The Disciples of Christ, one of the first Christian faiths to have originated in America, was established in 1832 in Lexington, Kentucky, by the union of two groups led by Alexander Campbell and Barton W. Stone. The modern churches resulting from the union are known collectively to religious scholars as part of the Stone-Campbell movement. If Stone and Campbell are considered the architects of the Disciples of Christ and America's first nondenominational movement, then Kentucky's Raccoon John Smith is their builder and mason. Raccoon John Smith: Frontier Kentucky's Most Famous Preacher is the biography of a man whose work among the early settlers of Kentucky carries an important legacy that continues in our own time. The son of a Revolutionary War soldier, Smith spent his childhood and adolescence in the untamed frontier country of Tennessee and southern Kentucky. A quick-witted, thoughtful, and humorous youth, Smith was shaped by the unlikely combination of his dangerous, feral surroundings and his Calvinist religious indoctrination. The dangers of frontier life made an even greater impression on John Smith as a young man, when several instances of personal tragedy forced him to question the philosophy of predeterminism that pervaded his religious upbringing. From these crises of faith, Smith emerged a changed man with a new vocation: to spread a Christian faith wherein salvation was available to all people. Thus began the long, ecclesiastical career of Raccoon John Smith and the germination of a religious revolution. Exhaustively researched, engagingly written, Raccoon John Smith is the first objective and painstakingly accurate treatment of the legendary frontier preacher. The intricacies behind the development of both Smith's personal religious beliefs and the founding of the Christian Church are treated with equal care. Raccoon John Smith is the story of a single man, but in carefully examining the events and people that influenced Elder Smith, this book also serves as a formative history for several Christian denominations, as well as an account of the wild, early years of the Commonwealth of Kentucky.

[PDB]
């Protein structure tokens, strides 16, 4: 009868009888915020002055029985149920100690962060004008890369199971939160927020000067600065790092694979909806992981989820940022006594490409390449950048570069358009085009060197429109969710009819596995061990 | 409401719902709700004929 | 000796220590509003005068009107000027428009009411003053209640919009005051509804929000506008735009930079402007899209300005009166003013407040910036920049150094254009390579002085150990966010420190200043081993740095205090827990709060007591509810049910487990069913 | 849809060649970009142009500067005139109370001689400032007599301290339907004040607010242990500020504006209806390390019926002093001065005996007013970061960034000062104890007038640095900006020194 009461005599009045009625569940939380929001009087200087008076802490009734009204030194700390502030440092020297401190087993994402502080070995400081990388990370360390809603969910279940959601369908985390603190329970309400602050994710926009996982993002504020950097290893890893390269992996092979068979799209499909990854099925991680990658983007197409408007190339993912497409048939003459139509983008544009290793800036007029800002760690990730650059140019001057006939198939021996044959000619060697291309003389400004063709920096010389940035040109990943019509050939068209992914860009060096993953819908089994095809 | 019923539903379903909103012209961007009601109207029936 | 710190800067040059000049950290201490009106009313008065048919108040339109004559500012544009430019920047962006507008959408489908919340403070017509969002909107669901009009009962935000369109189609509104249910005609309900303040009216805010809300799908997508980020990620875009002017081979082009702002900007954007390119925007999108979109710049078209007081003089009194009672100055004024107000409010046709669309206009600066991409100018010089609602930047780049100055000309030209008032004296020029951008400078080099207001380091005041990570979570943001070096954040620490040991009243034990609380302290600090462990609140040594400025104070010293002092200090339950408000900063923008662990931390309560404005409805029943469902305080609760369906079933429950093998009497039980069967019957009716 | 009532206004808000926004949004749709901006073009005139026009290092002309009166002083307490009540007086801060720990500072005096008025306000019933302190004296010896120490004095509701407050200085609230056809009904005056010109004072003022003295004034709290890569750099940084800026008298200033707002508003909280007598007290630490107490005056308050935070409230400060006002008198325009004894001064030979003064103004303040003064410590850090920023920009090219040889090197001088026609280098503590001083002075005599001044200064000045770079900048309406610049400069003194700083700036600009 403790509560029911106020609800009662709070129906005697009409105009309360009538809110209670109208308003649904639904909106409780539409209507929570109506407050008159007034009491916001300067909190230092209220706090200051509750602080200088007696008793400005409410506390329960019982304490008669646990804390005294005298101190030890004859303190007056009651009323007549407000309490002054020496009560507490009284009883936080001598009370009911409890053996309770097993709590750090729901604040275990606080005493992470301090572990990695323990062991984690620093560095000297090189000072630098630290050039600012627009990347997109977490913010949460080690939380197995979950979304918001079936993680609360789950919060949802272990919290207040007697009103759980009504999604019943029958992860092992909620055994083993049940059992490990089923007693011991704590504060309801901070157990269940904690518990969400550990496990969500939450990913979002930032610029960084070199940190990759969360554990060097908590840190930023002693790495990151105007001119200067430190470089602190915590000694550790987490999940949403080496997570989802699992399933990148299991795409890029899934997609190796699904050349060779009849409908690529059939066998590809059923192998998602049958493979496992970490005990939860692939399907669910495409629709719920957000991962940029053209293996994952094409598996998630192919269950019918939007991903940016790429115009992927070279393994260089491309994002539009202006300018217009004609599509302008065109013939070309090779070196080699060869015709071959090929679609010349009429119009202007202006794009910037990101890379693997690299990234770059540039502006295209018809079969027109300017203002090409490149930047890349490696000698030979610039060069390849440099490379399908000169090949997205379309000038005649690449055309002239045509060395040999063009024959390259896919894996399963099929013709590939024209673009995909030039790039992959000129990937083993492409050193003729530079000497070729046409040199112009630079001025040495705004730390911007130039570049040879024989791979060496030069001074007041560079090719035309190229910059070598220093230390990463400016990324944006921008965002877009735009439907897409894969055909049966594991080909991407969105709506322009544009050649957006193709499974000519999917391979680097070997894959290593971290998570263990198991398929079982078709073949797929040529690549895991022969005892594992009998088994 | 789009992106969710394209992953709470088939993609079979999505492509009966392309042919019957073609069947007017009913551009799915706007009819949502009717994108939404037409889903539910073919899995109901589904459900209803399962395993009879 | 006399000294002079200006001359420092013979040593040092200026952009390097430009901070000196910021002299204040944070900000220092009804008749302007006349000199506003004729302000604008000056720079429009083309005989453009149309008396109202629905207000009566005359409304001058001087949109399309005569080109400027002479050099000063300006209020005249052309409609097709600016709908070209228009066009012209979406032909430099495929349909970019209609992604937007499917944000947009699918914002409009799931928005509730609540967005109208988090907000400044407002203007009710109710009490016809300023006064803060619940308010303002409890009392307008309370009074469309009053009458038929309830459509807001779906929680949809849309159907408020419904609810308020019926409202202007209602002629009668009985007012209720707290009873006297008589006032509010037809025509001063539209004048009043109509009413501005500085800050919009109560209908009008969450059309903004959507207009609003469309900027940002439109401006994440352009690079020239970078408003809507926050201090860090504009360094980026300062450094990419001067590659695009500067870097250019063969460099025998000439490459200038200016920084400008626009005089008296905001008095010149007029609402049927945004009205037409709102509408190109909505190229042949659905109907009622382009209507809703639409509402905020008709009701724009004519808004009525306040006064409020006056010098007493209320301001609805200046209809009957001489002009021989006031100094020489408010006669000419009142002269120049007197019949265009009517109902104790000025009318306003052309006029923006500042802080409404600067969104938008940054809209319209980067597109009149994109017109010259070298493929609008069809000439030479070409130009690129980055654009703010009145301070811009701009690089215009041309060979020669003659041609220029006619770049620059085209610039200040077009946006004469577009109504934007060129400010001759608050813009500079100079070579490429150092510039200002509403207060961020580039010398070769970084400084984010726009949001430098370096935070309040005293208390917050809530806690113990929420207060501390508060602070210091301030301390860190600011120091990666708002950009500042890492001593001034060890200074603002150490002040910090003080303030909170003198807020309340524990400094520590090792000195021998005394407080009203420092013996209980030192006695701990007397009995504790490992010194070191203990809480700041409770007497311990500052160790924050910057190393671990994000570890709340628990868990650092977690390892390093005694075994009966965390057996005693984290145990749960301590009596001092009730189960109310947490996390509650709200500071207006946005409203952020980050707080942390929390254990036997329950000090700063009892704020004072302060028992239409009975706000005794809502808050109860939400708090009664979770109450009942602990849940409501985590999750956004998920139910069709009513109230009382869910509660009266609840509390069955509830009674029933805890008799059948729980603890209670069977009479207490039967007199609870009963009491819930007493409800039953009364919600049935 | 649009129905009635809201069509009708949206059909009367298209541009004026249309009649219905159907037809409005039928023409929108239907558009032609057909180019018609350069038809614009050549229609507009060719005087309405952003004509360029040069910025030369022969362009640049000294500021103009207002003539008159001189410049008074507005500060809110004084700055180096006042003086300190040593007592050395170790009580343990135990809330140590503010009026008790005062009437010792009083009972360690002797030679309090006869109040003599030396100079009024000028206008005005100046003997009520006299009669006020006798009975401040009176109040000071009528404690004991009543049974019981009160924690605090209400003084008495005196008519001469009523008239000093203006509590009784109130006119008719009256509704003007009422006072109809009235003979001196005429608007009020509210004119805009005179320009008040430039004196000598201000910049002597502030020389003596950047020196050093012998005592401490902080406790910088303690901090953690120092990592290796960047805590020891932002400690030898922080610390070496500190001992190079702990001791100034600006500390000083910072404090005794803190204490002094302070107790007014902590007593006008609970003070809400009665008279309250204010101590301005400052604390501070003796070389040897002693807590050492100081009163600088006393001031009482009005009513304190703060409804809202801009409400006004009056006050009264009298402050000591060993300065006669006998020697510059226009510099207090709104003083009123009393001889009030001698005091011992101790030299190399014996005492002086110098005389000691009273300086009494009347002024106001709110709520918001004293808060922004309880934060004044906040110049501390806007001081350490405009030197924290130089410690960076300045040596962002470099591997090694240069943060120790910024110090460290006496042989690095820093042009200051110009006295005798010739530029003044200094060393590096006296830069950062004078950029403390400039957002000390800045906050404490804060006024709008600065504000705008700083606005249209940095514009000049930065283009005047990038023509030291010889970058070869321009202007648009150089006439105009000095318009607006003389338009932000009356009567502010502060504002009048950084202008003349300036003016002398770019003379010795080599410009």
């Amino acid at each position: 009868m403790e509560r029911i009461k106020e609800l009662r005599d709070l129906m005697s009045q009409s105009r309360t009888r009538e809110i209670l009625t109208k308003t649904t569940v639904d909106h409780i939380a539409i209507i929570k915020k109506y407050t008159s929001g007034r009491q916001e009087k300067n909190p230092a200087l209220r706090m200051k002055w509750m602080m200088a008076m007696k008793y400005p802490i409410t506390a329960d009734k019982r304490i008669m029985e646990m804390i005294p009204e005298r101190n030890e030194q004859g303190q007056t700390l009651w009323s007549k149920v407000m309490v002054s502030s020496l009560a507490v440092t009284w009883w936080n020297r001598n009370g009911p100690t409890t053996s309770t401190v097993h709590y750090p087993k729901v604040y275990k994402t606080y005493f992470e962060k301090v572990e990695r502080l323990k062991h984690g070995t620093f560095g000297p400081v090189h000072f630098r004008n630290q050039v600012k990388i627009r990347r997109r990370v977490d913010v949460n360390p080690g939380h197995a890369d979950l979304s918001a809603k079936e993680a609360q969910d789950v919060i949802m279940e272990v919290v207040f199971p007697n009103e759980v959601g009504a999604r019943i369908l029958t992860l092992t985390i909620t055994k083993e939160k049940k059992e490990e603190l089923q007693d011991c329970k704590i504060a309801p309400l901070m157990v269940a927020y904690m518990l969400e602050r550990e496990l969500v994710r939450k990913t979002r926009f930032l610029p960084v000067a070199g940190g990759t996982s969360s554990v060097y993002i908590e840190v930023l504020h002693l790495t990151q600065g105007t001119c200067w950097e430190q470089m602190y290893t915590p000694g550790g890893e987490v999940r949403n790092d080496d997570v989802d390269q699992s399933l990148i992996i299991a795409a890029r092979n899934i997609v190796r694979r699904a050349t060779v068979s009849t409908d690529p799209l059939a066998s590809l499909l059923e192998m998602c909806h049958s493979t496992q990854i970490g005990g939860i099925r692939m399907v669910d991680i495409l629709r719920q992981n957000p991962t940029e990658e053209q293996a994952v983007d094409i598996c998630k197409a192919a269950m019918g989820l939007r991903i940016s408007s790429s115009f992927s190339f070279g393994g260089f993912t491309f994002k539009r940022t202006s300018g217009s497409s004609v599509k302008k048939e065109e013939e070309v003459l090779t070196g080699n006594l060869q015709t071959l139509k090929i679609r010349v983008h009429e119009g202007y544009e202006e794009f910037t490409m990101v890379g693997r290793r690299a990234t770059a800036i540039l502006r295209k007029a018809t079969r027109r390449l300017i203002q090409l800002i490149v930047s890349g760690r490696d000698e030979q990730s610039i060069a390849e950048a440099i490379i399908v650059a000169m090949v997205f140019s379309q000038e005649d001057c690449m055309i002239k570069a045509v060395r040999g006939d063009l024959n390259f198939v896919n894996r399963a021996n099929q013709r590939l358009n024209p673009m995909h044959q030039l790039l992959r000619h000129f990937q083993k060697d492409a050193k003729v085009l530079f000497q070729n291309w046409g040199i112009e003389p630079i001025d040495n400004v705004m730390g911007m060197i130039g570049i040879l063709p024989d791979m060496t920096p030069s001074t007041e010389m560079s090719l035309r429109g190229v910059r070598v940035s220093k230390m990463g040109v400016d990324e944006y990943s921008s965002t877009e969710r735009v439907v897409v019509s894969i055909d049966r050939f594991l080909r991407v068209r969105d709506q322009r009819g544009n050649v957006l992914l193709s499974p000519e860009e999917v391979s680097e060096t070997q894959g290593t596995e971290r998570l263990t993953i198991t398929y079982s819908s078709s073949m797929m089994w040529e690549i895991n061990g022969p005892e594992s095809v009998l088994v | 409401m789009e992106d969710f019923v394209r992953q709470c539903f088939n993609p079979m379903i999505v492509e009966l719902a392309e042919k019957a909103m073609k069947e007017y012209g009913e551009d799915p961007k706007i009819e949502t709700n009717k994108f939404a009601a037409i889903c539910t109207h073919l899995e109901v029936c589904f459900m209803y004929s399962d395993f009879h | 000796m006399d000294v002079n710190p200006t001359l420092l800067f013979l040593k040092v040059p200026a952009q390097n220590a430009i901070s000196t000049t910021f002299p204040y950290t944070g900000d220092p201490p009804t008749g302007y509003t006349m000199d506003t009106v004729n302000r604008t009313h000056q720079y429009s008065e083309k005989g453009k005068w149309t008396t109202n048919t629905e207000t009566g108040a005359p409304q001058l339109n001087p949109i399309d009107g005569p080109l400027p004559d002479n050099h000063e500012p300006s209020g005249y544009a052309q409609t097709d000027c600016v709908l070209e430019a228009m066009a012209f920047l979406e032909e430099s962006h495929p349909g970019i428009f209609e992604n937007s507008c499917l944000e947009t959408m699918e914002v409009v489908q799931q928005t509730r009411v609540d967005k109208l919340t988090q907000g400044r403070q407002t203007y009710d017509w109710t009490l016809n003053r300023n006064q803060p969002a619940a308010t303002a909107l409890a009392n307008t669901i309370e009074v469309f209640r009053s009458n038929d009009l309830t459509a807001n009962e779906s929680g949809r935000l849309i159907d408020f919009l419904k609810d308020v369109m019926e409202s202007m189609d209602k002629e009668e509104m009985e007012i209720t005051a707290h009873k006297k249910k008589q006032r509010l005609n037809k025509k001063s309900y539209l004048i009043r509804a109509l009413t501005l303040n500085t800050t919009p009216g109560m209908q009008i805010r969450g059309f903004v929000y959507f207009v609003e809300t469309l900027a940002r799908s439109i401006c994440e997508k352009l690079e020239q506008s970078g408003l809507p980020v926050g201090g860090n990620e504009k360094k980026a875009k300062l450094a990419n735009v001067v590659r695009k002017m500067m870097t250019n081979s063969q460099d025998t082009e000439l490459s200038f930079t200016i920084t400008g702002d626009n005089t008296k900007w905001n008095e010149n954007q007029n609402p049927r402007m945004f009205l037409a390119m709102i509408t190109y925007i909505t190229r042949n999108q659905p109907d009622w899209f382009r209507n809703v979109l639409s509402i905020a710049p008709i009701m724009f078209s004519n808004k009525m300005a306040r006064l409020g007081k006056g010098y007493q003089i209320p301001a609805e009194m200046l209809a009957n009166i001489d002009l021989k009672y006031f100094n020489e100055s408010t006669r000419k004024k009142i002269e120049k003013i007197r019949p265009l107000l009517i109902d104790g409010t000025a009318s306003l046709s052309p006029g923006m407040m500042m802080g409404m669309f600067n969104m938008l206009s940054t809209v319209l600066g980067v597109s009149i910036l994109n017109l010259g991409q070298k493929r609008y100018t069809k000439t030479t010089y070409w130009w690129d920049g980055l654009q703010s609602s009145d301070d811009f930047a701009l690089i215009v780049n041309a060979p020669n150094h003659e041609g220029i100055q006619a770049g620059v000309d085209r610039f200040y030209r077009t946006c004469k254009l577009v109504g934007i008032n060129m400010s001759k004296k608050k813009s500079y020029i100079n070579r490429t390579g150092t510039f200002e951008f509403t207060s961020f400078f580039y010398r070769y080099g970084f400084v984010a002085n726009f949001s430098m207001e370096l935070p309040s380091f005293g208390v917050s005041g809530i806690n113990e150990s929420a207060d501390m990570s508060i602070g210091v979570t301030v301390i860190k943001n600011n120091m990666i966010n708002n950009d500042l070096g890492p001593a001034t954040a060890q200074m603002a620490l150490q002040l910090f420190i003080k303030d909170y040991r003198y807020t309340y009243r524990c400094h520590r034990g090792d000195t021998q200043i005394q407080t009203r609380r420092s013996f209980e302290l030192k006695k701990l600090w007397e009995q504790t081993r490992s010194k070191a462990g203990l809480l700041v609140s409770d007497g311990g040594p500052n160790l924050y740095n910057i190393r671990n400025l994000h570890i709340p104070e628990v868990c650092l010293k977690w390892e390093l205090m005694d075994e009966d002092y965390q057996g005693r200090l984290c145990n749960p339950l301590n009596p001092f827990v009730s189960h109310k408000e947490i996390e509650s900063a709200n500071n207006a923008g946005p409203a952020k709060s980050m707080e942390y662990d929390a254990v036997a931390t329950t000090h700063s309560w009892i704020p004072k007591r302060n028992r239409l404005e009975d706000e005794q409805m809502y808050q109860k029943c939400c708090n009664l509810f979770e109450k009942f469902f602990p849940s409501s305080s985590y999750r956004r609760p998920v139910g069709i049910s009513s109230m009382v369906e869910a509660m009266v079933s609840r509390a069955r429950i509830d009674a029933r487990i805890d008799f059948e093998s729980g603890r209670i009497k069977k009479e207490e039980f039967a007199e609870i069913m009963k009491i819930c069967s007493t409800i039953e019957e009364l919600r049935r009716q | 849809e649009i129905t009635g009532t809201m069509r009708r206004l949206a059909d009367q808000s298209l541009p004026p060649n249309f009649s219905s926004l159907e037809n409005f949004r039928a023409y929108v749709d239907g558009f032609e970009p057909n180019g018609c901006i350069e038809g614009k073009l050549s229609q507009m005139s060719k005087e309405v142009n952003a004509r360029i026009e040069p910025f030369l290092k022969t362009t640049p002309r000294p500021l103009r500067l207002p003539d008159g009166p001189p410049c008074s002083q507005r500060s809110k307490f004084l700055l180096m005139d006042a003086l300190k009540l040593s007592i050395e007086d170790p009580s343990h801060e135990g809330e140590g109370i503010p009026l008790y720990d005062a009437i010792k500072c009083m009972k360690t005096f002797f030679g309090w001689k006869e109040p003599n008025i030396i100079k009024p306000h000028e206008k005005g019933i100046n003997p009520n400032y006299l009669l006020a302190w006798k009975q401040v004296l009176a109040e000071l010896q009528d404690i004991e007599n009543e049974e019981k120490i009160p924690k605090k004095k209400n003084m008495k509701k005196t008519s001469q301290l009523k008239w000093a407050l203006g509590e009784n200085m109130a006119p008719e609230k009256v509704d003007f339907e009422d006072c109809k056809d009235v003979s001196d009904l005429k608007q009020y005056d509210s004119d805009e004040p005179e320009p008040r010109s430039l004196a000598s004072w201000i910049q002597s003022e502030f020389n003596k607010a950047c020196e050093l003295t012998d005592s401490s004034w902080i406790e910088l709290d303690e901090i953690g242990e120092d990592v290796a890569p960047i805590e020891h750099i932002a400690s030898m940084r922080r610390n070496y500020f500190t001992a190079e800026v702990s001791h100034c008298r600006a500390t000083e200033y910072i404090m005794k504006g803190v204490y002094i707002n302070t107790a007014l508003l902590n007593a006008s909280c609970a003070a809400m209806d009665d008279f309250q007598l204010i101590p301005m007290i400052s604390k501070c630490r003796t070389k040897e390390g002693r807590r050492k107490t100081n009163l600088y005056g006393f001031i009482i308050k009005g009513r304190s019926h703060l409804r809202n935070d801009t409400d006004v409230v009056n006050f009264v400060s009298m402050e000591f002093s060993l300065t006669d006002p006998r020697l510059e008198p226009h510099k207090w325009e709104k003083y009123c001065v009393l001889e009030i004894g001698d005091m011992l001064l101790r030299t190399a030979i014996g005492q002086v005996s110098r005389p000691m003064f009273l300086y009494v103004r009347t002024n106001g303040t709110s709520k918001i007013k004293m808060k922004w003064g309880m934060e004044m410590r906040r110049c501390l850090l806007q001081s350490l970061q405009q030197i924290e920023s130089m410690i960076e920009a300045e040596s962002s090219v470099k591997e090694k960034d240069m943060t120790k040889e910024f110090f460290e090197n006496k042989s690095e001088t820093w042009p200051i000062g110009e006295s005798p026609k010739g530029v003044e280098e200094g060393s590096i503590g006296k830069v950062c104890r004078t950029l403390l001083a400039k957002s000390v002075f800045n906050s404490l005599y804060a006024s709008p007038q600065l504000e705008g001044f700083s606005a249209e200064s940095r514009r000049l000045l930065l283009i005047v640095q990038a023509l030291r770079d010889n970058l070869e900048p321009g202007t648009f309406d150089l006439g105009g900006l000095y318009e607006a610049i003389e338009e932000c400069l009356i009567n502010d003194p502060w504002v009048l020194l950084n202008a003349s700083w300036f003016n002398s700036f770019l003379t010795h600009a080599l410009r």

"An extremely well-researched and well-written study. Sparks engages readers from the very beginning with his introspection into how and why he has undertaken the task of examining this interesting and complex figure in American Christianity." -- Douglas A. Foster, Abilene Christian University
"The author displays an encyclopedic knowledge of Appalachian religion.... Nicely describes a world of fierce frontier religious controversy, which often proved as divisive as the secular politics of the day.... Recommended." -- Choice
"Filled with extensive detail on religion, politics, society, and personal struggles and accomplishments, this is also an excellent history of pre-Civil War Kentucky, especially in terms of the formation, development, and conflicts among various churches and denominations." -- Kentucky Kaleidoscope
"Sparks is the first to objectively analyze the mythologized minister, and his extensive research and cross-referencing of sources and facts ensure the preservation of a more comprehensive and factually correct history of Raccoon John Smith for future generations. A great epic on the religious fibre of Kentucky." -- Manchester (KY) Enterprise
"Mountain preachers have a rich and colorful history, but none more so than Raccoon John Smith." -- Modern Mountain Magazine
"All scholars interested in Raccoon John Smith, especially the Baptists of Kentucky, are indebted to Sparks because of his immersion into the primary Baptist sources." -- Thomas H. Olbricht, Restoration Quarterly
""[John Smith] has certainly earned a spot in the myth of the frontier. Raccoon John Smith goes a long way toward placing Kentucky's most famous preacher in that place." -- Ohio Valley History" --